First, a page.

Posted by Center for Individualized Medicine (@samuelsmith5209) · Apr 29, 2014
50-Gene Cancer Panel Test Launched Here at Mayo Clinic
Mayo Clinic announces the launch of CANCP, a new gene panel cancer test to help tailor chemotherapy to the individual patient based on the unique genomic signature of the patient’s tumor. CANCP, an abbreviation for Solid Tumor Targeted Cancer Gene Panel by Next-Generation Sequencing, scans specific regions in 50 genes known to affect tumor growth and response to chemotherapy. The test is now available to Mayo Clinic patients and to providers worldwide through Mayo Medical Laboratories.
“Every patient’s cancer is different, and oncology is moving away from treating cancer based on its location in the body in favor of selecting the best medication for the individual patient based on molecular changes in the tumor,” says Axel Grothey, M.D., a Mayo Clinic oncologist who orders CANCP on selected tumors. “This test helps providers identify such molecular changes without infusing irrelevant details from genes that we know will not affect our choice of medications.”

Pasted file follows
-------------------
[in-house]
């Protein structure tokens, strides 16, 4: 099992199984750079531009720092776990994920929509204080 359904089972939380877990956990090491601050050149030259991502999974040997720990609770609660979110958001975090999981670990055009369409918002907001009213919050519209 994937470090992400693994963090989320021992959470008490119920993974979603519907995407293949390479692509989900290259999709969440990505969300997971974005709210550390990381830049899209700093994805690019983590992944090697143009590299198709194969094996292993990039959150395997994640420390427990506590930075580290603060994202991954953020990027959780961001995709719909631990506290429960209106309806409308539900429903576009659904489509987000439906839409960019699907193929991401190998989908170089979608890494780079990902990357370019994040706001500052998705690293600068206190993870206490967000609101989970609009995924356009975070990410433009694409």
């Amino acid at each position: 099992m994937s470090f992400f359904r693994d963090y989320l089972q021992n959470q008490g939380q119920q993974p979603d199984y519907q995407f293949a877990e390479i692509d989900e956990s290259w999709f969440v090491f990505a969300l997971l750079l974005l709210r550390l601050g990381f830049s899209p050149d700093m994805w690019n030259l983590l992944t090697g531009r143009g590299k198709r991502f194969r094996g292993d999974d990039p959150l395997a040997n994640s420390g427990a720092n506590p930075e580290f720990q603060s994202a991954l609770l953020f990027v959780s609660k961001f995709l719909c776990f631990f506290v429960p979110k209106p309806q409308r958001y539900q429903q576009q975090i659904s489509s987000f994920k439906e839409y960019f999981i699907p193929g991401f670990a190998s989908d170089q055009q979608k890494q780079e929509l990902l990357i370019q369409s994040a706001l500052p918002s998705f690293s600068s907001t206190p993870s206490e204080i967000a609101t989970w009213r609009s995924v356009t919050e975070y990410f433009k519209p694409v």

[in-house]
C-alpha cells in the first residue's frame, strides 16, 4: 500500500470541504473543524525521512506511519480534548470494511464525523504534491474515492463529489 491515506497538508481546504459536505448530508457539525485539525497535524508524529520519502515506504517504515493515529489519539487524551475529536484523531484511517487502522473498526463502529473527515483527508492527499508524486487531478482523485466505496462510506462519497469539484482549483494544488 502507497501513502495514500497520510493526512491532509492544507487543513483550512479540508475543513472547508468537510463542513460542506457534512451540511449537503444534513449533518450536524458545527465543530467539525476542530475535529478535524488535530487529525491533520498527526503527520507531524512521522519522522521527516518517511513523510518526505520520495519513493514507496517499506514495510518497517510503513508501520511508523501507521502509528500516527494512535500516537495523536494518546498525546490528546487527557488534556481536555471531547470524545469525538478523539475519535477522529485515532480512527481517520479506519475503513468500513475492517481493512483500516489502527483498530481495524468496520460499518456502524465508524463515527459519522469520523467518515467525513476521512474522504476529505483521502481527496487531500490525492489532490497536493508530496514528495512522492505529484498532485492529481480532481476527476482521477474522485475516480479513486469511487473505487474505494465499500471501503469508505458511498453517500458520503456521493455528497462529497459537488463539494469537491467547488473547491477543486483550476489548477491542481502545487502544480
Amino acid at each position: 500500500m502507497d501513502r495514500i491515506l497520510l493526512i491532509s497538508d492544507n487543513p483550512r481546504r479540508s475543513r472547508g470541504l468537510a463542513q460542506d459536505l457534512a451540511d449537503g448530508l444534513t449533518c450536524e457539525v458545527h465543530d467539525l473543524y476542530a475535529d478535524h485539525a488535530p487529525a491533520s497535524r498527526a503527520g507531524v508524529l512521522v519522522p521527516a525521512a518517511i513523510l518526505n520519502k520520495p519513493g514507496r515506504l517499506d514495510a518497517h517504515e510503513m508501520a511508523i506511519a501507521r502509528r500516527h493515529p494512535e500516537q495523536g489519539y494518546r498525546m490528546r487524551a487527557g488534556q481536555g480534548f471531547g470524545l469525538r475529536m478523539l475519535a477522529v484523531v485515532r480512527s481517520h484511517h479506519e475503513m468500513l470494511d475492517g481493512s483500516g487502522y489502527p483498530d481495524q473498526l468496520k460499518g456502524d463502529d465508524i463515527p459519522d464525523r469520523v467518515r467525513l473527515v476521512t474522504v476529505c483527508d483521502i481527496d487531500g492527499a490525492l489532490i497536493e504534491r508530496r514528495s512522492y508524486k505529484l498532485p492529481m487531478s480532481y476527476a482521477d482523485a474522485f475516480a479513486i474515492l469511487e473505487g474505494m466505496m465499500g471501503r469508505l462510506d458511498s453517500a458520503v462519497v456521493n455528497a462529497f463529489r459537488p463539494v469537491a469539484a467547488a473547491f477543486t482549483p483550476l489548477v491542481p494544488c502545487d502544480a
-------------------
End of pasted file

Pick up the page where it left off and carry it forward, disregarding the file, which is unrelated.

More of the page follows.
The test is a hotspot panel, which means it scans specific regions of individual genes — rather than the entire gene — in search of tumor mutations that influence response to chemotherapy. It is designed for testing of solid tumors and focuses on clinically actionable alterations.
“We worked closely with oncologists, pathologists and molecular geneticists to develop and implement a next-generation sequencing assay that will have actionable results for providers,” says Benjamin Kipp, Ph.D., a Mayo Clinic molecular geneticist and CANCP’s lead designer. “This test focuses on results that oncologists can use to help find the right drug the first time.”
Testing is conducted in the CLIA-certified Next-Generation Sequencing Lab of the Mayo Clinic Department of Laboratory Medicine and Pathology (DLMP). This is the second next-generation sequencing panel test offered by DLMP and Mayo Medical Laboratories. The other is a 17-gene screening test for hereditary colorectal cancers. Both were developed in collaboration with the Mayo Clinic Center for Individualized Medicine.
Article Originally Featured on Mayo Clinic's News Network.